Cheney pregnancy spawns fresh debate on gay unions
Joshua Kucera in New York
Mary Cheney is surely one of the most talked-about second daughters in US history. As a lesbian whose father, Vice-President Dick Cheney, is one of the most prominent members of the political party that has fought the advance of gay rights, she is the frequent subject of armchair psycho-analysis: Why is she a Republican? Is she trying to advance gay rights from the inside? What must she be thinking?
That speculation has intensified since Ms Cheney announced this month that she is pregnant. The news comes at a significant time, when the issue of gay marriage has emerged as one of the key points for social conservatives in America.
Andrew Sullivan, a prominent gay conservative commentator, said the pregnancy could be a 'pivotal moment' in the eventual acceptance of gay families.
But the more common reaction among conservatives was outrage.
'By this selfish action, Cheney is not merely disrupting society, she is being cruel to her child,' said Paul Cameron, of the Family Research Institute.
'Mary's pregnancy is an in-your-face action countering the Bush Administration's pro-family, pro-marriage and pro-life policies. She continues to repudiate the work to which her father has devoted his life,' said Janice Shaw Crouse, of the Concerned Women of America.
Ms Cheney, 37, resembles her father, sharing his squint and smirk. She also shares his dislike for the spotlight, granting only a handful of interviews despite the intense interest in her. She works near Washington, as chief of staff for the CEO of America Online, and has been with her partner, Heather Poe, for 15 years.
She came out to her parents as a teenager. She was so distraught over breaking up with her first girlfriend that she got into a car accident, and decided then to tell her parents. Her father reacted well, she said in a television interview this year.
'He's just this great even-keeled guy, and I told him and his reaction was, 'You know, look, you're my daughter and I love you, and I just want you to be happy.' And that was it,' she said.
But that private acceptance has not always translated into a political asset.
During the 2000 campaign, Mr Cheney's wife, Lynne, angrily denied during a radio interview that their daughter had publicly come out.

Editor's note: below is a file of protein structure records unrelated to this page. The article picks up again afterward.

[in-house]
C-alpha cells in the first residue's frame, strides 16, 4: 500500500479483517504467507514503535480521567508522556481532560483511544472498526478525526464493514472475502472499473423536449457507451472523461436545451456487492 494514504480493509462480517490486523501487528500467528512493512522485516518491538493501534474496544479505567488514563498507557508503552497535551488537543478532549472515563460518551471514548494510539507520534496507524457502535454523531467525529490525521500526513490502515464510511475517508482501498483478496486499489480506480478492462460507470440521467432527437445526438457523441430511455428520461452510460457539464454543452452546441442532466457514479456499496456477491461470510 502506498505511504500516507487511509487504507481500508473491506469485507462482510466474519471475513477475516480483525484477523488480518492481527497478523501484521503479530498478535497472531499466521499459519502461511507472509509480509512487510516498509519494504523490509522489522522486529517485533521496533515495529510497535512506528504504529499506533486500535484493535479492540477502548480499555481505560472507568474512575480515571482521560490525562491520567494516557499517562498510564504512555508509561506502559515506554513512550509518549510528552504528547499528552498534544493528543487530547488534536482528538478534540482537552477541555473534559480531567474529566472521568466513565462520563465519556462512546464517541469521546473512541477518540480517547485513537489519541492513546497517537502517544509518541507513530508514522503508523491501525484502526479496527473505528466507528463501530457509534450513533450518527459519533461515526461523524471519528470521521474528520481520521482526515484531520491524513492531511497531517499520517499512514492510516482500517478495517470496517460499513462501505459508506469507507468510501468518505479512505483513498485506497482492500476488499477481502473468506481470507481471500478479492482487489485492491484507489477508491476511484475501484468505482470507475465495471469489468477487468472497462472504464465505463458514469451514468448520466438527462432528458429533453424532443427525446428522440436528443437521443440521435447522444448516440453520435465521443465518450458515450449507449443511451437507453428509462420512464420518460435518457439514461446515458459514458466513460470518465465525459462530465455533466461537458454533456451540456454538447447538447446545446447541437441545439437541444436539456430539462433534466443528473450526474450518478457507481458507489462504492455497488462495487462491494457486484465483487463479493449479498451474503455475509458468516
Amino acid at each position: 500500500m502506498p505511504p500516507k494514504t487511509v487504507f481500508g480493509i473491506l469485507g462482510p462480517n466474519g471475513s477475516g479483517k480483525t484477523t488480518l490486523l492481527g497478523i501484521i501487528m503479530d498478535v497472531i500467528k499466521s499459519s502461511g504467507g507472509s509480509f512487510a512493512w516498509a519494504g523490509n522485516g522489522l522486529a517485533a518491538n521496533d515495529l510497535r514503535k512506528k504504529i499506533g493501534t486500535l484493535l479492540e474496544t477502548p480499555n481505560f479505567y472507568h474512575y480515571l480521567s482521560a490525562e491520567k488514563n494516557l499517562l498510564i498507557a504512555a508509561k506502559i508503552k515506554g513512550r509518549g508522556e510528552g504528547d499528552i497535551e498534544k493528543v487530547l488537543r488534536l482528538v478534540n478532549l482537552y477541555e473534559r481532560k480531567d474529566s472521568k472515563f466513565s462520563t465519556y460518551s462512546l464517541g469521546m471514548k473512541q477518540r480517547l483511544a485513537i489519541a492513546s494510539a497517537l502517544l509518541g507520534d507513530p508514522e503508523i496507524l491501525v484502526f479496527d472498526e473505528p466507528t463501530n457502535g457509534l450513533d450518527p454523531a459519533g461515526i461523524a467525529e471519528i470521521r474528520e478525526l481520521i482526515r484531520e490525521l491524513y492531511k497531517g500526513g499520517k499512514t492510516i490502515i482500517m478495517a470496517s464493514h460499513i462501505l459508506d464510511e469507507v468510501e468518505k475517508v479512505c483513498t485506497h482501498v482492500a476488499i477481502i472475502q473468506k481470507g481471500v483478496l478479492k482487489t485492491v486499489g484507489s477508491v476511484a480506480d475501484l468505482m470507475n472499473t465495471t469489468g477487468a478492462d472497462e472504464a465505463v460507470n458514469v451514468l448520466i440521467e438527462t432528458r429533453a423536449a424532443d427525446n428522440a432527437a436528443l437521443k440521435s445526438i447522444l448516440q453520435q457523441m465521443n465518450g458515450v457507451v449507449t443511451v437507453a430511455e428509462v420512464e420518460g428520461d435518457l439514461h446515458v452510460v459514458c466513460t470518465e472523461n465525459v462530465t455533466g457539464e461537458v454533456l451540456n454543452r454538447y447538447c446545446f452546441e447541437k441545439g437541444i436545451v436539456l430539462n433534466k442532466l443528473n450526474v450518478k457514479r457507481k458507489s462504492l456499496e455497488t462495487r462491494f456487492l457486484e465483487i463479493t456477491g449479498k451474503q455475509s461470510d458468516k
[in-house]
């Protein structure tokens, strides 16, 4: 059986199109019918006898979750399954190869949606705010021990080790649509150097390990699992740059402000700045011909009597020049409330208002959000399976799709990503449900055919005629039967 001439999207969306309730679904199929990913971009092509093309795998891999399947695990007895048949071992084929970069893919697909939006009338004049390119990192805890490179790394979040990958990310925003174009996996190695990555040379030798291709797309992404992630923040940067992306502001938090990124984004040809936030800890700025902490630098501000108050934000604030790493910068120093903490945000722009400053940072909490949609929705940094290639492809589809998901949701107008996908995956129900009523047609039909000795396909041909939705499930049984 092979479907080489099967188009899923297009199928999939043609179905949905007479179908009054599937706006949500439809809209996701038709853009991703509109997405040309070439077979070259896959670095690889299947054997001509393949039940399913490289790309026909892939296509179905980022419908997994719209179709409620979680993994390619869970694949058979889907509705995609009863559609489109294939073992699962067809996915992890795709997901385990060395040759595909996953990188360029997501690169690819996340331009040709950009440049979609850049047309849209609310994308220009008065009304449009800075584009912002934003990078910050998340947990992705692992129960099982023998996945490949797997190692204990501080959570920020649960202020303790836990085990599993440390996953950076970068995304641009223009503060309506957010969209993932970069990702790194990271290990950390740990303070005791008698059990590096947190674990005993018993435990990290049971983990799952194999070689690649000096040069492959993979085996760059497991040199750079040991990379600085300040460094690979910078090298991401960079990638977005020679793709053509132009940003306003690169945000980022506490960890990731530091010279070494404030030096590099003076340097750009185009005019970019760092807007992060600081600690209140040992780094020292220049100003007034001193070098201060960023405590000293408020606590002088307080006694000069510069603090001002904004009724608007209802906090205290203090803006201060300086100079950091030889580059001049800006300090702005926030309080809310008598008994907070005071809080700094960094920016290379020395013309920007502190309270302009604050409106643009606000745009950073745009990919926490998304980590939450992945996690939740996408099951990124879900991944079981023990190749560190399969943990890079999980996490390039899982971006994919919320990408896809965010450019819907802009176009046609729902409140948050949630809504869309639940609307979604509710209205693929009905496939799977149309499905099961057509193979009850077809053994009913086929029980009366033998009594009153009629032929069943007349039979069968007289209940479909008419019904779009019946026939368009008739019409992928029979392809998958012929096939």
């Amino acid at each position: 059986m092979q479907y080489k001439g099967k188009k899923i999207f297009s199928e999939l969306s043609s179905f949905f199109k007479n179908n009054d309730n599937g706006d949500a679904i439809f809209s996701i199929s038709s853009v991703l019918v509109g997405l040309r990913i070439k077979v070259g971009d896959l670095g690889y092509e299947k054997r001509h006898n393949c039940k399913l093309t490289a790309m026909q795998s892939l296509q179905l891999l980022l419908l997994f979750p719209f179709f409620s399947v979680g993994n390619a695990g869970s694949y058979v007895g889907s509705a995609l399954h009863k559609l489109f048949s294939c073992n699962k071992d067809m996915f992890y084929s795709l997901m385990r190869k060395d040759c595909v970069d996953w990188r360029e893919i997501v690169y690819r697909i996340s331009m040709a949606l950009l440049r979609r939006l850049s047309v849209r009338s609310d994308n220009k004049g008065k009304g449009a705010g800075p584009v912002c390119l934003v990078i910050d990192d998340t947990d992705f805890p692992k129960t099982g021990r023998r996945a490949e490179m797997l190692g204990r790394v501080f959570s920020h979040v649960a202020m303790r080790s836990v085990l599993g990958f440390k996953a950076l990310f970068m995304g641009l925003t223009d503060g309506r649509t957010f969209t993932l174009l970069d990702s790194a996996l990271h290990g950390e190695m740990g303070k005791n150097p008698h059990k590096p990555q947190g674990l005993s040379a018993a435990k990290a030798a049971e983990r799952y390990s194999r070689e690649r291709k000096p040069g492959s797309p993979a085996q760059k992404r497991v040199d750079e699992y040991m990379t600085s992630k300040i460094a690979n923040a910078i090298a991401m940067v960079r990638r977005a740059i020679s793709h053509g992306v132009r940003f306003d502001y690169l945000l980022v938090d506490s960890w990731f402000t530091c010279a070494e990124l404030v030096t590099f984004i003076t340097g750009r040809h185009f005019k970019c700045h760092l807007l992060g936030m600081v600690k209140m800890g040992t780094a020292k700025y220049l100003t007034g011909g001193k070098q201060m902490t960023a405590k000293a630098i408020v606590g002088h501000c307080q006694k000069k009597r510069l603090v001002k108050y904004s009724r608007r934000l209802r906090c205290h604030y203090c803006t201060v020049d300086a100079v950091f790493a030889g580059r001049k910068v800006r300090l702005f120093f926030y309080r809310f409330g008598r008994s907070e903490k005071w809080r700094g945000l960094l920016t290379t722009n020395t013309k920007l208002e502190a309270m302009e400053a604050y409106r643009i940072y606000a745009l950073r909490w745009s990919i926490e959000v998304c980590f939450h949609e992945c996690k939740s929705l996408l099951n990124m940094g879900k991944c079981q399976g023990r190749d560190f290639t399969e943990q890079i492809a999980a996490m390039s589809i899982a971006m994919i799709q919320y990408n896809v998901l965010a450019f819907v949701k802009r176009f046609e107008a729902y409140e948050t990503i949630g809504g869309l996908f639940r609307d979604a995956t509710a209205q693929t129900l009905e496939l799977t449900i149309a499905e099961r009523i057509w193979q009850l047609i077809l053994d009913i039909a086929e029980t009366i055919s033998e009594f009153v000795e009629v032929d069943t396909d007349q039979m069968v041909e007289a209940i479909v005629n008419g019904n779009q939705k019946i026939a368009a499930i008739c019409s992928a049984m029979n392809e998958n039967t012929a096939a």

And during one of the 2004 presidential debates, Democratic candidate Senator John Kerry referred to Mary Cheney's sexuality when asked whether homosexuality was a choice. Lynne Cheney called it 'a cheap and tawdry political trick'. Neither parent made a comment when a Republican Senate candidate the same year called Mary Cheney a 'selfish hedonist'.
In the late 1990s, Mary Cheney worked as a gay and lesbian outreach co-ordinator for the Coors brewing company, whose anti-gay policy had made it the target of boycotts for decades. It worked and the boycott has been abandoned.
But she has not tried a similar outreach to get gays to vote Republican - President George W. Bush got 23 per cent of the gay vote in 2004, the same as four years earlier. She told Time magazine that the role her sexual orientation might play was not discussed in the 2004 campaign, in which she was chief of vice-presidential operations for the Bush-Cheney campaign, saying: 'We never had a conversation: Is this a positive? Is this a negative? It's not a political tool. It's my life.'
In the last few years, an increasing number of liberal states have begun to allow gay marriage or some sort of civil union for gay couples. Conservative states have responded by passing laws explicitly forbidding gays from marrying or allowing any sort of legal status for gay couples. This year, Republicans in Congress tried but failed to pass the Federal Marriage Amendment, which would have nullified all state efforts to allow gay unions.
And during the 2004 presidential race, several states had ballot initiatives to ban gay marriage, and Democrats said it was a tactic to rile up social conservatives and get them to the polls where they would also vote for Mr Bush. The president spoke out against legalising gay marriage, although Mr Cheney disagreed and said the matter should be left up to the states. Mary Cheney said later that she considered leaving the campaign over the issue and was targeted by gay advocacy groups for what they called her hypocrisy.
Mary Cheney says she considers herself and Ms Poe to be married, and will not divulge how she was impregnated. Virginia, where Ms Cheney and Ms Poe live, passed one of the nation's most-restrictive laws against gay unions last month, making it unclear what - if any - legal status Ms Poe will have with the baby.